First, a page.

The Arty Semite

Scintillating CDs for a New Beginning, Between Sternness and Delight

By Benjamin Ivry

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Once Hosni Mubarak is liberated from his heavy chains of office, he’ll have time to kick back and appreciate some of the new classical CDs on offer. And, as many Egyptians have taken time to point out, he’s a big fan of Yiddishkeit.

The Claremont Trio: Who wouldn’t want to listen to them?

If he decides to take up American hospitality he might be especially interested in the gifted young ensemble, the Claremont Trio which has a new CD, “American Trios.” It includes works by American Jewish composers Leon Kirchner and Paul Schoenfield, the latter is an ex-kibbutznik who maintains a part-time residence in Migdal HaEmek with probably a soft spot for the Arab leader who presided over 30 years of peace with Israel. Schoenfield’s 1986 “Café Music,” especially as played by the Claremonts, is a rhythmic delight.

The Russian Jewish composer Alfred Schnittke’s warmly attractive cello sonata played by virtuoso soloist Misha Quint has been released on Quint’s own label in a vigorous concert performance with pianist Wonsun Bae. George Rochberg’s grandly inspirational 1979 “Sonata for viola and piano” is performed with gritty commitment by Peter Minkler, accompanied by pianist Lura Johnson on Centaur Records. Just the thing for a retired head of state.

Another exemplary modernist discovery for 2011 is the CD “Franz Mittler: Viennese Wunderkind,” containing first-ever recordings of chamber works by that richly romantic composer, authoritatively played by pianist Diana Mittler (the composer’s daughter), cellist André Emelianoff, and violinist Alexander Meshibovsky, on Con Brio Recordings.

New World Records offers yet another discovery with “Midnight Frolic: the Broadway Theater Music of Louis A. Hirsch,” containing charming Broadway songs by a composer admired by Gershwin, but later forgotten even, sadly, in Cairo society. Felix Mendelssohn, by contrast, is a much-loved familiar name, and an Israel Philharmonic performance of that composer’s violin concerto recorded in Israel in July 1967, soon after the Six Day War (known in the Arab world as an-Naksah — The Setback), has been newly released on CD by Sony Classical, featuring the derring-do of violinist Isaac Stern in a vital performance, despite the over-portentous conducting of Leonard Bernstein.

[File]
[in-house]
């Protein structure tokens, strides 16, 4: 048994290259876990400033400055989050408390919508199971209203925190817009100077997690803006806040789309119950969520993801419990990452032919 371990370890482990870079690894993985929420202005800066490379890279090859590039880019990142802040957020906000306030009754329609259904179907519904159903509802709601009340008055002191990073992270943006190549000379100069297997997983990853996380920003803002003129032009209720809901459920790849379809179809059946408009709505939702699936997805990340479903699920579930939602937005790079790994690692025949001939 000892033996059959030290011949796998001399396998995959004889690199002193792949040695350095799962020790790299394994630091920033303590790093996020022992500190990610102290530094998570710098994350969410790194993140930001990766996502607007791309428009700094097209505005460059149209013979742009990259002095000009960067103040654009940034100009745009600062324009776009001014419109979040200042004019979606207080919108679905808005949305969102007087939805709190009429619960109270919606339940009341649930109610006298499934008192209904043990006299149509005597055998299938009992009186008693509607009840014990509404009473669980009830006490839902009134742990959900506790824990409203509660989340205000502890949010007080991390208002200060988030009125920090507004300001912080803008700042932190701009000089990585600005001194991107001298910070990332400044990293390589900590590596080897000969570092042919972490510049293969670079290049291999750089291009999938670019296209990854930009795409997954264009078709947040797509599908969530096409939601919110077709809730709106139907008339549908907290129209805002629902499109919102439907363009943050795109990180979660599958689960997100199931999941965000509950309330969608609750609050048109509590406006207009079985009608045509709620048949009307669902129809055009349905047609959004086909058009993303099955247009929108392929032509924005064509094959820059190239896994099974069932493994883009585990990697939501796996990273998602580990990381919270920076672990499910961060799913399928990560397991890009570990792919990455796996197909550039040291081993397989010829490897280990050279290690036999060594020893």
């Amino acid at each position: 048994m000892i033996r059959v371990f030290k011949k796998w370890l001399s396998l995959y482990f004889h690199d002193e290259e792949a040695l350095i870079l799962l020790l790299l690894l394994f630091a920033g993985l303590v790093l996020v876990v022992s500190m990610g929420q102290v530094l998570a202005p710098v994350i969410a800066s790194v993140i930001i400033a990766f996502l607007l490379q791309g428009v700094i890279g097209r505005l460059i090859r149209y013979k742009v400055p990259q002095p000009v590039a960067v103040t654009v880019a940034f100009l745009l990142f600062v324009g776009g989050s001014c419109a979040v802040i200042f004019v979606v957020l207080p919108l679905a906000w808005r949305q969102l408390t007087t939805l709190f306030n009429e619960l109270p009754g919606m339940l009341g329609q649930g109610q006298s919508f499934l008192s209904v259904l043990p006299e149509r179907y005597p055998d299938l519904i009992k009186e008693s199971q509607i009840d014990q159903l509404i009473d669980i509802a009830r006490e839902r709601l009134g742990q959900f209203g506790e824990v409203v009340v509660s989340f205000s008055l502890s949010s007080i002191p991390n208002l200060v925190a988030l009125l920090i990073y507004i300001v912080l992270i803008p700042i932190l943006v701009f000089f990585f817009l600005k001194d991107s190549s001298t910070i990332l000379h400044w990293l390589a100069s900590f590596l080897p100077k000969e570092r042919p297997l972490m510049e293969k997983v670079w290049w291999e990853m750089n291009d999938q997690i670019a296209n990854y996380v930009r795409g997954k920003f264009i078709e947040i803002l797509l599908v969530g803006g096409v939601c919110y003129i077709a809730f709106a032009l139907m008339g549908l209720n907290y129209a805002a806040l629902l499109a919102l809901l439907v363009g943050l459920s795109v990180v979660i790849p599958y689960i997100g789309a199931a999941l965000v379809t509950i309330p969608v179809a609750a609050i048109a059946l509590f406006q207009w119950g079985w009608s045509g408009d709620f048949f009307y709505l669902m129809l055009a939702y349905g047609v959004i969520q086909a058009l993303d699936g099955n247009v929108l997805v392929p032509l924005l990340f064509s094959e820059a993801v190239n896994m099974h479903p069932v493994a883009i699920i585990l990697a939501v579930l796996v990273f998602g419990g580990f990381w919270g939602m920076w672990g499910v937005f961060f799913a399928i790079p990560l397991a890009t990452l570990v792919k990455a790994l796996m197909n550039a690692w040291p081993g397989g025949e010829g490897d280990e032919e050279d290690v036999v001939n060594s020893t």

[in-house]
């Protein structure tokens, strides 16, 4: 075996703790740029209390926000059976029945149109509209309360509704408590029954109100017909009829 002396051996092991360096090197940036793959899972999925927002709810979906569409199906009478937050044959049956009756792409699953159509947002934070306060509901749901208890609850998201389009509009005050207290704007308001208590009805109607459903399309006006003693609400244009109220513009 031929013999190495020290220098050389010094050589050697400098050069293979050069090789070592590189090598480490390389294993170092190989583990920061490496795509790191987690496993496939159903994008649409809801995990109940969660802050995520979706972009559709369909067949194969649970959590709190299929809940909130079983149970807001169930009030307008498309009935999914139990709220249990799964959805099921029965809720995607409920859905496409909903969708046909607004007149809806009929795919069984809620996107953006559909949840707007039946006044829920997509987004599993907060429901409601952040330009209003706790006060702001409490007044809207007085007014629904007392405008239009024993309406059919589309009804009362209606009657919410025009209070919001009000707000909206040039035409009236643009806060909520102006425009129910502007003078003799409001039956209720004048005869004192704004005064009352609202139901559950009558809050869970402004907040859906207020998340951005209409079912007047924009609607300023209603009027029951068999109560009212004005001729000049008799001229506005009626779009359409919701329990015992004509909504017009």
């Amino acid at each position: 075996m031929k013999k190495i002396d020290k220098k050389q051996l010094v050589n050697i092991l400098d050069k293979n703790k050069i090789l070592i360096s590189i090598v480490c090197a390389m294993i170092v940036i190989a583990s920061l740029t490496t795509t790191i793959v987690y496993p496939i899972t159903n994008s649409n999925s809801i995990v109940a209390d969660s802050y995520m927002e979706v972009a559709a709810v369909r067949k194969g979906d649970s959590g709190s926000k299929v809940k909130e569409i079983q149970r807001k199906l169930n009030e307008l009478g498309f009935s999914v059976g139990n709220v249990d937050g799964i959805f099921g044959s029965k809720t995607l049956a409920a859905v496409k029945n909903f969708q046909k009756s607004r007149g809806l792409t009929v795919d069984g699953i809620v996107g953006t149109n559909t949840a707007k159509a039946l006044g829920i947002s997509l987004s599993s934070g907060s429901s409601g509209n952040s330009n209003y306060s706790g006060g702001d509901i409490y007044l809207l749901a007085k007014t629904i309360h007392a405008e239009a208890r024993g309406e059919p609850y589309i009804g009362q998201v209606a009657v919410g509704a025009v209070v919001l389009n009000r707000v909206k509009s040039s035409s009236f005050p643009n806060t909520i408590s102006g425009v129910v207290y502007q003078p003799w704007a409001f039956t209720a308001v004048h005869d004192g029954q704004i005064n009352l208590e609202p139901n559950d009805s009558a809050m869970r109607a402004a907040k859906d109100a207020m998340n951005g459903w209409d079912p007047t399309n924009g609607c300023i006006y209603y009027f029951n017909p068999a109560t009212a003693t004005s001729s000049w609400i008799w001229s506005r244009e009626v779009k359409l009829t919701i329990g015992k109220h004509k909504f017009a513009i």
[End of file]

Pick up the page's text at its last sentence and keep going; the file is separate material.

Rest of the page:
Lighter and brighter Mendelssohn may be found on new CDs of 1950s recordings reprinted on the Pristine Audio label, two string quartets by the stellar New Music Quartet, and Fritz Reiner magisterially conducting incidental music from Mendelssohn’s Midsummer Night’s Dream. If DVDs are more President Mubarak’s thing, a new performance from Decca Classics of Fromental Halévy’s “Clari” is not to be missed. The son of a cantor, Halévy, born in Paris in 1799, is best remembered for his tragic opera “La Juive,” in which the role of the Jewish father Eléazar attracted tenors from Enrico Caruso to Richard Tucker. “Clari” is a more spiffy experience, despite moments of plushly operatic tsouris, and will please fans of unabashed coloratura vocal display. With such a musical feast, the rest of the year, leading up to the genuine New Year in September, augurs well.

Watch Cecilia Bartoli in a brief excerpt from Halévy’s “Clari,” in a production by Moshe Leiser and Patrice Caurier.


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